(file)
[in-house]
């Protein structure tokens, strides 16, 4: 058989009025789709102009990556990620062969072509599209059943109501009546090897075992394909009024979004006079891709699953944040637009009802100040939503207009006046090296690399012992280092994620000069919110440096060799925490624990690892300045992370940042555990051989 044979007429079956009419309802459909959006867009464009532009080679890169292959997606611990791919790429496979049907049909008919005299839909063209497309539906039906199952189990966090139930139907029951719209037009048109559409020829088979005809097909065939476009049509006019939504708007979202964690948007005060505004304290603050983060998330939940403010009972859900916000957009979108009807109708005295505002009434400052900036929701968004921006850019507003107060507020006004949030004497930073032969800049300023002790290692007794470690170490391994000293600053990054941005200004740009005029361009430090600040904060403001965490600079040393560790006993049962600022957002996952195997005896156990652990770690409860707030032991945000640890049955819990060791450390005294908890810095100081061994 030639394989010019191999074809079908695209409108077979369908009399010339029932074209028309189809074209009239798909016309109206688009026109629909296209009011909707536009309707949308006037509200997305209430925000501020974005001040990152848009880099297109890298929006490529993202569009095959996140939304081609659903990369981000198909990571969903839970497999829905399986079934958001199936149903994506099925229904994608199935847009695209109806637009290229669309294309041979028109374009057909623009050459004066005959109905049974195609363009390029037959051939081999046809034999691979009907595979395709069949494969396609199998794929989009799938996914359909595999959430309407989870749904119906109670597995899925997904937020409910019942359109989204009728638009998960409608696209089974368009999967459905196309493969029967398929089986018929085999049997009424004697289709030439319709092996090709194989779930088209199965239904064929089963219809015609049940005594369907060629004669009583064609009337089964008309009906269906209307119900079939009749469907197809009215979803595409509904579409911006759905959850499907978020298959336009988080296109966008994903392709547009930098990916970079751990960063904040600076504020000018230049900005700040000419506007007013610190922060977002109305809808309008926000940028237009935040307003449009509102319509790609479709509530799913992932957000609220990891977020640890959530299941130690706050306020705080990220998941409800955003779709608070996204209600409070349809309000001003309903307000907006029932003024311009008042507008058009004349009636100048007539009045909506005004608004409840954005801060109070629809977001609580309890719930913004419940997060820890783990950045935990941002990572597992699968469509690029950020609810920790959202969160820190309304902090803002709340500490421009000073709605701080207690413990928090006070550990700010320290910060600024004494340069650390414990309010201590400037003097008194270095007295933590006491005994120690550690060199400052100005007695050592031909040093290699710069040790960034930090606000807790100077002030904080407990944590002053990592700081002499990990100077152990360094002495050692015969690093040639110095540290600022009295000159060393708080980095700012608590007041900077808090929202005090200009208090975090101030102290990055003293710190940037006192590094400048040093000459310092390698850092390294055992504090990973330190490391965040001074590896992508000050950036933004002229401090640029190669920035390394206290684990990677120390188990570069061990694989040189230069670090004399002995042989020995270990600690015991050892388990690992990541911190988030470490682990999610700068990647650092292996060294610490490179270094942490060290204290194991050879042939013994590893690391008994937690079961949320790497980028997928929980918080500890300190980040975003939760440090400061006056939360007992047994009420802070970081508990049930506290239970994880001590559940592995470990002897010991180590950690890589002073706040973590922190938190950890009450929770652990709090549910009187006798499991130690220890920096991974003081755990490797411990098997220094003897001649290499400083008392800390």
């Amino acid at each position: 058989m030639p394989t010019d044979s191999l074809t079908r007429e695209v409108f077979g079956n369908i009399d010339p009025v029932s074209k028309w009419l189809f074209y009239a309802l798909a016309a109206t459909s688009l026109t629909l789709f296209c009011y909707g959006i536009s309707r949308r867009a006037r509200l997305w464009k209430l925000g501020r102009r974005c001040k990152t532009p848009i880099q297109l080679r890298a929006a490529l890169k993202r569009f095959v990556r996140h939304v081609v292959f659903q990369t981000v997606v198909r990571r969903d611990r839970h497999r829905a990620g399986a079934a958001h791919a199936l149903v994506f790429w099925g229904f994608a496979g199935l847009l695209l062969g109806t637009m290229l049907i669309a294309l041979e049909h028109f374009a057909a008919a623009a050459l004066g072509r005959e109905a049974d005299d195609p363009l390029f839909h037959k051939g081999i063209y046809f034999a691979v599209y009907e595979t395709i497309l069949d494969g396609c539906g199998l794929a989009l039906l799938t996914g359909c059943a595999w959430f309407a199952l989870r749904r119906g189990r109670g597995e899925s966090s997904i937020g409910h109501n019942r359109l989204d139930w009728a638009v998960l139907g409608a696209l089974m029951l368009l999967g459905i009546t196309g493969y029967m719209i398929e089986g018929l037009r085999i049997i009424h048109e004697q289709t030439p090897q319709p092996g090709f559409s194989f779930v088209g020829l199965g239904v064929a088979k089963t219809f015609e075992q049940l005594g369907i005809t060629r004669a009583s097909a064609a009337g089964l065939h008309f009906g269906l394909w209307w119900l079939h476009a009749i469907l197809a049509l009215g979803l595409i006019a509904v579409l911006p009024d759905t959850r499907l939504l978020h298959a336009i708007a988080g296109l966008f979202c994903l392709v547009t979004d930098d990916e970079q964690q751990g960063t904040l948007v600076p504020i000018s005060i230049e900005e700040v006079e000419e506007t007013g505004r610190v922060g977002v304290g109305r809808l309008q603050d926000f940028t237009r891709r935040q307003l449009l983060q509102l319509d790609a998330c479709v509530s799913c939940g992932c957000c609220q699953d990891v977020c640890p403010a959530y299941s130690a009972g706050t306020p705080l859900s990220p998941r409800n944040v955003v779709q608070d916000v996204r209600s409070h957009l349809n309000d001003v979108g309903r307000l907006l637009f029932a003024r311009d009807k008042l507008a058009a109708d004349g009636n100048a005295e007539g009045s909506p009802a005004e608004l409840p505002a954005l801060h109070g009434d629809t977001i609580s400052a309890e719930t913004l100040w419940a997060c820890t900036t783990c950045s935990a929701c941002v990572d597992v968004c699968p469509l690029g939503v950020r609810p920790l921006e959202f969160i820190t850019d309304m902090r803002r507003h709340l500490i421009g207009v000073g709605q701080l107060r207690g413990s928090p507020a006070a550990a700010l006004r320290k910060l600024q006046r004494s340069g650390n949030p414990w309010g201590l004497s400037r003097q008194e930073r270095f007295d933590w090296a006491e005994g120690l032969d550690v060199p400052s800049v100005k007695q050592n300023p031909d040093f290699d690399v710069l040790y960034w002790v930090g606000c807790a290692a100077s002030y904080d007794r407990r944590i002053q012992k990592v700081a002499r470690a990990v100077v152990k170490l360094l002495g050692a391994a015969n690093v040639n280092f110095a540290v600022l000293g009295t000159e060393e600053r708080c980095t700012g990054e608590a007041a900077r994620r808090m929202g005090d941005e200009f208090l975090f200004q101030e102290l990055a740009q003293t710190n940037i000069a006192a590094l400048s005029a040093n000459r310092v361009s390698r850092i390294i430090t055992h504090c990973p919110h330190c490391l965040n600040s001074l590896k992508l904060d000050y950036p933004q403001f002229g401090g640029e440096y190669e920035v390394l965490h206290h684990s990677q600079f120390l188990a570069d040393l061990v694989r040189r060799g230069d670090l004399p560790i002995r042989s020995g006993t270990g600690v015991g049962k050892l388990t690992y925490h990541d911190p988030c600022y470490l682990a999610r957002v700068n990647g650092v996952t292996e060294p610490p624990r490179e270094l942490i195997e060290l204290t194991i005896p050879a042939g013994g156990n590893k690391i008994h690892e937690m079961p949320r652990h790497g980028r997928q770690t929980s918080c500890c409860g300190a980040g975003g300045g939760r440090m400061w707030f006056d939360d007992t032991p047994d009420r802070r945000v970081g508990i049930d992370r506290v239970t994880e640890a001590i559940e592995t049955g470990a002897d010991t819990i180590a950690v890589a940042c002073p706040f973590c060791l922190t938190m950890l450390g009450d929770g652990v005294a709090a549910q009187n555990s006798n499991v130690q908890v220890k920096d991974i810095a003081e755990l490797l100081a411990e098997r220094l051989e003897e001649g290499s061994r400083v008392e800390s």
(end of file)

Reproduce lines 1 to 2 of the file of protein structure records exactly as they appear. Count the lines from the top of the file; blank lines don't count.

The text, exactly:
[in-house]
């Protein structure tokens, strides 16, 4: 058989009025789709102009990556990620062969072509599209059943109501009546090897075992394909009024979004006079891709699953944040637009009802100040939503207009006046090296690399012992280092994620000069919110440096060799925490624990690892300045992370940042555990051989 044979007429079956009419309802459909959006867009464009532009080679890169292959997606611990791919790429496979049907049909008919005299839909063209497309539906039906199952189990966090139930139907029951719209037009048109559409020829088979005809097909065939476009049509006019939504708007979202964690948007005060505004304290603050983060998330939940403010009972859900916000957009979108009807109708005295505002009434400052900036929701968004921006850019507003107060507020006004949030004497930073032969800049300023002790290692007794470690170490391994000293600053990054941005200004740009005029361009430090600040904060403001965490600079040393560790006993049962600022957002996952195997005896156990652990770690409860707030032991945000640890049955819990060791450390005294908890810095100081061994 030639394989010019191999074809079908695209409108077979369908009399010339029932074209028309189809074209009239798909016309109206688009026109629909296209009011909707536009309707949308006037509200997305209430925000501020974005001040990152848009880099297109890298929006490529993202569009095959996140939304081609659903990369981000198909990571969903839970497999829905399986079934958001199936149903994506099925229904994608199935847009695209109806637009290229669309294309041979028109374009057909623009050459004066005959109905049974195609363009390029037959051939081999046809034999691979009907595979395709069949494969396609199998794929989009799938996914359909595999959430309407989870749904119906109670597995899925997904937020409910019942359109989204009728638009998960409608696209089974368009999967459905196309493969029967398929089986018929085999049997009424004697289709030439319709092996090709194989779930088209199965239904064929089963219809015609049940005594369907060629004669009583064609009337089964008309009906269906209307119900079939009749469907197809009215979803595409509904579409911006759905959850499907978020298959336009988080296109966008994903392709547009930098990916970079751990960063904040600076504020000018230049900005700040000419506007007013610190922060977002109305809808309008926000940028237009935040307003449009509102319509790609479709509530799913992932957000609220990891977020640890959530299941130690706050306020705080990220998941409800955003779709608070996204209600409070349809309000001003309903307000907006029932003024311009008042507008058009004349009636100048007539009045909506005004608004409840954005801060109070629809977001609580309890719930913004419940997060820890783990950045935990941002990572597992699968469509690029950020609810920790959202969160820190309304902090803002709340500490421009000073709605701080207690413990928090006070550990700010320290910060600024004494340069650390414990309010201590400037003097008194270095007295933590006491005994120690550690060199400052100005007695050592031909040093290699710069040790960034930090606000807790100077002030904080407990944590002053990592700081002499990990100077152990360094002495050692015969690093040639110095540290600022009295000159060393708080980095700012608590007041900077808090929202005090200009208090975090101030102290990055003293710190940037006192590094400048040093000459310092390698850092390294055992504090990973330190490391965040001074590896992508000050950036933004002229401090640029190669920035390394206290684990990677120390188990570069061990694989040189230069670090004399002995042989020995270990600690015991050892388990690992990541911190988030470490682990999610700068990647650092292996060294610490490179270094942490060290204290194991050879042939013994590893690391008994937690079961949320790497980028997928929980918080500890300190980040975003939760440090400061006056939360007992047994009420802070970081508990049930506290239970994880001590559940592995470990002897010991180590950690890589002073706040973590922190938190950890009450929770652990709090549910009187006798499991130690220890920096991974003081755990490797411990098997220094003897001649290499400083008392800390």